• Hysteria is not a substitute for reason.     Contrary to the belief of many, truth is not fragile, and will stand up to an honest inquiry. It follows that, in the long run, proper presentation of evidence and critical reasoning are all that’s necessary to make a point. We know today that the Earth is not flat. That’s because those who believed it was were not able to defend their case with evidence as well as those who said it wasn’t – and rants about Round Earth preaching “commies”, “flag-haters”, “eco-nazis” or “buffoons that the clueless majority sends to Washington, D.C.” would not have helped their case. Those who need to resort to such cheap shots to defend their beliefs do so because there is no good evidence for those beliefs, and they have neither the knowledge base nor the maturity to defend them in a more credible manner.
  • Conflicts of interest do not serve the search for truth.     Proper research requires objectivity. As long as a researcher has a vested interest in a particular outcome (particularly a financial interest), their research is likely to be skewed. Salmon research is best conducted by scientists whose primary interest is salmon research, not those who’s interest in it is secondary to a passion for property rights, agriculture, industry, Communist Party or Earth Liberation Front attacks on these interests, or any other agenda not related to the science. This is especially true if, like Mr. Buchal, they’re on the payroll of such interests. This is not because property owners or farmers don’t have rights. Nor is it because they don’t bring something valuable to the discussion and recovery efforts. Obviously, they do. But their interests are often different from those of salmon, and sometimes very different. When a conflict arises, they, like anyone else, will be hard pressed not to slant evidence in their favor. This is painfully clear in the content of Mr. Buchal’s article and in “The Great Salmon Hoax”, both of which are rife with partial and out of context evidence, non-sequiters, and other forms of bad reasoning (Footnote 1). When this happens, salmon and steelhead suffer, and so do we. Responsibility for fisheries science should be left with fisheries scientists, not special interests. Mr. Buchal’s baseless rants to the contrary aside, they are by far the most qualified to evaluate conflicting claims and evidence, and they are paid by universities or tax payer funded government agencies, not communists, radical advocacy groups, big agribusiness and timber, or any other special interest group with an axe to grind and/or cash to pocket.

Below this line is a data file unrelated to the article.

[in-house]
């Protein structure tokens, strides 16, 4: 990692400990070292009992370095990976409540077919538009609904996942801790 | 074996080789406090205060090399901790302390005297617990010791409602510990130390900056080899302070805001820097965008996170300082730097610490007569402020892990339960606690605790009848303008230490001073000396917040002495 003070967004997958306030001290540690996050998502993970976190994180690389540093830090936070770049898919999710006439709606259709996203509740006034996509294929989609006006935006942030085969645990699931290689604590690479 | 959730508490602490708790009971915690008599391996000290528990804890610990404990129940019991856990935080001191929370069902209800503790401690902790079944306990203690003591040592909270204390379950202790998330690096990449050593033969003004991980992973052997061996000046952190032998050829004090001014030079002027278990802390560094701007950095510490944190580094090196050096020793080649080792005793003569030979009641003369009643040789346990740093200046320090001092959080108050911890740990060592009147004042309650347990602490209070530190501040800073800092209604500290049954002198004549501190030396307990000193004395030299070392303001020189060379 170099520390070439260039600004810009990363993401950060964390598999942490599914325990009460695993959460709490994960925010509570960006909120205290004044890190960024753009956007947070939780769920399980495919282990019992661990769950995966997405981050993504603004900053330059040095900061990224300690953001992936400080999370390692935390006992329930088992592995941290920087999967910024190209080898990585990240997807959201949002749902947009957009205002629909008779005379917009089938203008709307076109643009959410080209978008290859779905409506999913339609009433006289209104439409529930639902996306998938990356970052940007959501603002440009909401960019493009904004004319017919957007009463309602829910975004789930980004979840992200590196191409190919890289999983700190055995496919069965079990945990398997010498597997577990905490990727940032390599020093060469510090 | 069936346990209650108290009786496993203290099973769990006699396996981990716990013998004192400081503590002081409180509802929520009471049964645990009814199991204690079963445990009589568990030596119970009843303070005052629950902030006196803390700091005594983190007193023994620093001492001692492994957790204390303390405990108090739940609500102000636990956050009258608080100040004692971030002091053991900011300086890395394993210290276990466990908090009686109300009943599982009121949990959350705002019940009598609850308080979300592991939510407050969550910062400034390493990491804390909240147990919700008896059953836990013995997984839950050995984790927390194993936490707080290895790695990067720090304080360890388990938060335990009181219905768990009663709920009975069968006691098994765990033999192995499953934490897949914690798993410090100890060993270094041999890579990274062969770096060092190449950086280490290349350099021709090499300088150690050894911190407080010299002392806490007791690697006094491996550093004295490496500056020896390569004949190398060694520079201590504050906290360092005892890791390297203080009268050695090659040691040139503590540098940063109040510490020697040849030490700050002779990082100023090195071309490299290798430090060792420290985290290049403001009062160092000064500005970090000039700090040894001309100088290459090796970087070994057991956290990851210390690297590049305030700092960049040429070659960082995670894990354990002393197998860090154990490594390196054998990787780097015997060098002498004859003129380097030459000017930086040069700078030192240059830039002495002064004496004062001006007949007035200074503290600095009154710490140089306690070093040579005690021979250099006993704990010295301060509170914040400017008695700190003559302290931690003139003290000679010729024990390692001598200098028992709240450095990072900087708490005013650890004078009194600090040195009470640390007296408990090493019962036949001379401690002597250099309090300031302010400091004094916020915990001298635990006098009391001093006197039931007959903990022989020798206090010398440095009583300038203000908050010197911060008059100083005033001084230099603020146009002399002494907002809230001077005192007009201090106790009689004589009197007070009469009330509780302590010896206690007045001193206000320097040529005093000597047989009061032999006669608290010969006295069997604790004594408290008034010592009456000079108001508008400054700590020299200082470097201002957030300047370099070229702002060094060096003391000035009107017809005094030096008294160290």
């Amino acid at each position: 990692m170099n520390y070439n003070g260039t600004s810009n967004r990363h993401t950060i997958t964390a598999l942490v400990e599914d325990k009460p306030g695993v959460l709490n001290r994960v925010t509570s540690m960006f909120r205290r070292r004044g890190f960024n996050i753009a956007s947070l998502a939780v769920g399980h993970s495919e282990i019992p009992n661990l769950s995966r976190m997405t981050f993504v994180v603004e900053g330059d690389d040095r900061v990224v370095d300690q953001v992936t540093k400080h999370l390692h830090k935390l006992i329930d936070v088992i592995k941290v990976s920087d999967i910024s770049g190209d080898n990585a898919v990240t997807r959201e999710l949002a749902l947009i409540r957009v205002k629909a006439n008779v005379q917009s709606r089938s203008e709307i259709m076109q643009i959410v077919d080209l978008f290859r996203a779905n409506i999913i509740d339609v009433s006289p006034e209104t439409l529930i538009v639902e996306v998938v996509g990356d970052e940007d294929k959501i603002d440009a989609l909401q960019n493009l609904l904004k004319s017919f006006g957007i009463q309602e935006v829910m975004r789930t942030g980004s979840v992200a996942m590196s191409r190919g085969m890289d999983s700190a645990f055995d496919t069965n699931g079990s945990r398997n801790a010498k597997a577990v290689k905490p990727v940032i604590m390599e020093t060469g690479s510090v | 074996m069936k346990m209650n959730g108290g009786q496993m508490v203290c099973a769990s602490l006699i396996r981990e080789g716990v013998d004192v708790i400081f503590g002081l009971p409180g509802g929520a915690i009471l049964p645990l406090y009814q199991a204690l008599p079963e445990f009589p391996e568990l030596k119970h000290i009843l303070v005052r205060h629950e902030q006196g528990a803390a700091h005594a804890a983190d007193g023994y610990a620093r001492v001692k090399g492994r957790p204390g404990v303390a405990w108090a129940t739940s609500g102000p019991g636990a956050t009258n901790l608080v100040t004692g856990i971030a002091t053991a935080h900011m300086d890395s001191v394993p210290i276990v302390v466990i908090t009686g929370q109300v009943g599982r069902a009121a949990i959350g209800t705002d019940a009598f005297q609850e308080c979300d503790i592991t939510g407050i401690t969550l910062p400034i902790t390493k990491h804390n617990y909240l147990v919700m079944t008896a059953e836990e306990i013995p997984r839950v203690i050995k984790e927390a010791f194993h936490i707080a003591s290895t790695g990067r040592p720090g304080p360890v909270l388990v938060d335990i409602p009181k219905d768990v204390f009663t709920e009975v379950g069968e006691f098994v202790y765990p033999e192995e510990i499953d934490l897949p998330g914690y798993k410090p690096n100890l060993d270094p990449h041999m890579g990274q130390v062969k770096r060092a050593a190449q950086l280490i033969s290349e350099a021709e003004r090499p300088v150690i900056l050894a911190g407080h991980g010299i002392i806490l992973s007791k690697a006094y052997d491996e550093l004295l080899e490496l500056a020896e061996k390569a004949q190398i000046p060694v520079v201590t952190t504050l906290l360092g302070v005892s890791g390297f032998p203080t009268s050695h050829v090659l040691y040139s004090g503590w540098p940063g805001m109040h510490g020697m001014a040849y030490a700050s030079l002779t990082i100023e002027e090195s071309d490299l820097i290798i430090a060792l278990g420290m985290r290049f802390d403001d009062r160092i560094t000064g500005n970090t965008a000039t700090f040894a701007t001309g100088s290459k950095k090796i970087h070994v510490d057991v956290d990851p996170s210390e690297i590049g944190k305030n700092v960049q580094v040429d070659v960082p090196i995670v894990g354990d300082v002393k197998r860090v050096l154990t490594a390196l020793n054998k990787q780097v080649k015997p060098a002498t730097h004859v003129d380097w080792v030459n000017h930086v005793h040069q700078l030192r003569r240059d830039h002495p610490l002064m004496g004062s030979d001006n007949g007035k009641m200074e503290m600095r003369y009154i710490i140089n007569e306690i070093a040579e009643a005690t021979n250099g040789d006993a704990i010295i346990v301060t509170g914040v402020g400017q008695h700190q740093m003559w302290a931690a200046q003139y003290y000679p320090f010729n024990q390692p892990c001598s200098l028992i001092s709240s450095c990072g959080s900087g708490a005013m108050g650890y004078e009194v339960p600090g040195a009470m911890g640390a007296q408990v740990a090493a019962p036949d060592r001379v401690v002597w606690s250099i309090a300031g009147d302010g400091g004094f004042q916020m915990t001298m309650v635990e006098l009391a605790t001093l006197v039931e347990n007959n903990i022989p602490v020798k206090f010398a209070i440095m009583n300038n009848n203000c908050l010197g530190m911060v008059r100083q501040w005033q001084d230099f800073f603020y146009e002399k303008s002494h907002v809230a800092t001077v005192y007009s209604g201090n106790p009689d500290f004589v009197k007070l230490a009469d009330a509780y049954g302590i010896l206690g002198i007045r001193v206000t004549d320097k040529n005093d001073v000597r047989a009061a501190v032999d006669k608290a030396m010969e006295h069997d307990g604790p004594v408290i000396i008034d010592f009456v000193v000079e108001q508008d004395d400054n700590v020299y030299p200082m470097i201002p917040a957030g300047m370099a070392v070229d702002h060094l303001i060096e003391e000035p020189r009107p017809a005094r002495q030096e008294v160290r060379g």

• Quality research is inductive, not deductive, and is broad based.     Knowledge grows by the presentation and testing of ideas. In science, this is referred to as Peer Review. Ideas are published and tested against the larger body of knowledge. Ideas which have already been widely demonstrated to be false are rejected. Those which survive further tests and refinements are accepted. Pros and cons are voiced, ideas are tabled, and the knowledge base grows, incorporating pros and cons. What makes this process work, is the context of the larger body of existing knowledge and the exposure of all research to a large and diverse community of scientists from a broad range of backgrounds and belief systems who seldom, if ever, share the same interests or prejudices as any given one of them. Proper research is never based on just one or two papers by one or two scientists, or on an absence of dissent. The mere fact that someone can dig up a single paper somewhere that appears to support an idea or express dissent against one, means little without the larger context of the existing knowledge base. Anytime someone defends an idea with extreme and even sarcastic certainty, claiming to be the “lone voice of reason” amidst a sea of researchers, and yet offers a small amount of incomplete evidence in their defense, we should be immediately suspicious.